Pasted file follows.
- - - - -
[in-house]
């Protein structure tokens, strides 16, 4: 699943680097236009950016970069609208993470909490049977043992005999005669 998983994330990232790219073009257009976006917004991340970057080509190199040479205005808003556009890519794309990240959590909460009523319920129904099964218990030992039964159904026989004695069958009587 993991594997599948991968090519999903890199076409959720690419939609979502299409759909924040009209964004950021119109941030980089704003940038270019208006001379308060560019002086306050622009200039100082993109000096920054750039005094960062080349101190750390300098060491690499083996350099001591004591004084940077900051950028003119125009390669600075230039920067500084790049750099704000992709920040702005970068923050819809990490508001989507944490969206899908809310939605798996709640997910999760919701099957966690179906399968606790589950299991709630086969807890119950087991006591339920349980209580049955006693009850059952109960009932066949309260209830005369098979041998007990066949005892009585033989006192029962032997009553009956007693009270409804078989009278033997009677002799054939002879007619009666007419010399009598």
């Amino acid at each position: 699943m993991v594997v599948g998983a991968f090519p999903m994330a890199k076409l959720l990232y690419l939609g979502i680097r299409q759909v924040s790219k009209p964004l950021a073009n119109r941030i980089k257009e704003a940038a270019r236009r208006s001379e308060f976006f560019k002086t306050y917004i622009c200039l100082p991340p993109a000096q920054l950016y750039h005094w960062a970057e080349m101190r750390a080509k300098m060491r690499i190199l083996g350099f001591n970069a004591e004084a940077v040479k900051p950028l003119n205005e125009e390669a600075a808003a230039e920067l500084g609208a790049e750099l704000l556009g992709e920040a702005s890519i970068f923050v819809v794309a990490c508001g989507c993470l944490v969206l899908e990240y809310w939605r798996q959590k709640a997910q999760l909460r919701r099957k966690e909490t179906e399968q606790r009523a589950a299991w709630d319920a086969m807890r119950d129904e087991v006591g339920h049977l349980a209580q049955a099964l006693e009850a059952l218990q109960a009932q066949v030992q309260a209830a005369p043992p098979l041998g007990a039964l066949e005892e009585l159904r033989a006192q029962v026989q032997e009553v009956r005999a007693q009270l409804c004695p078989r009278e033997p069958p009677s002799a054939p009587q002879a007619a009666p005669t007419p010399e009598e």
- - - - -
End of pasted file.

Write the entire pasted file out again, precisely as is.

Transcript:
[in-house]
């Protein structure tokens, strides 16, 4: 699943680097236009950016970069609208993470909490049977043992005999005669 998983994330990232790219073009257009976006917004991340970057080509190199040479205005808003556009890519794309990240959590909460009523319920129904099964218990030992039964159904026989004695069958009587 993991594997599948991968090519999903890199076409959720690419939609979502299409759909924040009209964004950021119109941030980089704003940038270019208006001379308060560019002086306050622009200039100082993109000096920054750039005094960062080349101190750390300098060491690499083996350099001591004591004084940077900051950028003119125009390669600075230039920067500084790049750099704000992709920040702005970068923050819809990490508001989507944490969206899908809310939605798996709640997910999760919701099957966690179906399968606790589950299991709630086969807890119950087991006591339920349980209580049955006693009850059952109960009932066949309260209830005369098979041998007990066949005892009585033989006192029962032997009553009956007693009270409804078989009278033997009677002799054939002879007619009666007419010399009598």
């Amino acid at each position: 699943m993991v594997v599948g998983a991968f090519p999903m994330a890199k076409l959720l990232y690419l939609g979502i680097r299409q759909v924040s790219k009209p964004l950021a073009n119109r941030i980089k257009e704003a940038a270019r236009r208006s001379e308060f976006f560019k002086t306050y917004i622009c200039l100082p991340p993109a000096q920054l950016y750039h005094w960062a970057e080349m101190r750390a080509k300098m060491r690499i190199l083996g350099f001591n970069a004591e004084a940077v040479k900051p950028l003119n205005e125009e390669a600075a808003a230039e920067l500084g609208a790049e750099l704000l556009g992709e920040a702005s890519i970068f923050v819809v794309a990490c508001g989507c993470l944490v969206l899908e990240y809310w939605r798996q959590k709640a997910q999760l909460r919701r099957k966690e909490t179906e399968q606790r009523a589950a299991w709630d319920a086969m807890r119950d129904e087991v006591g339920h049977l349980a209580q049955a099964l006693e009850a059952l218990q109960a009932q066949v030992q309260a209830a005369p043992p098979l041998g007990a039964l066949e005892e009585l159904r033989a006192q029962v026989q032997e009553v009956r005999a007693q009270l409804c004695p078989r009278e033997p069958p009677s002799a054939p009587q002879a007619a009666p005669t007419p010399e009598e």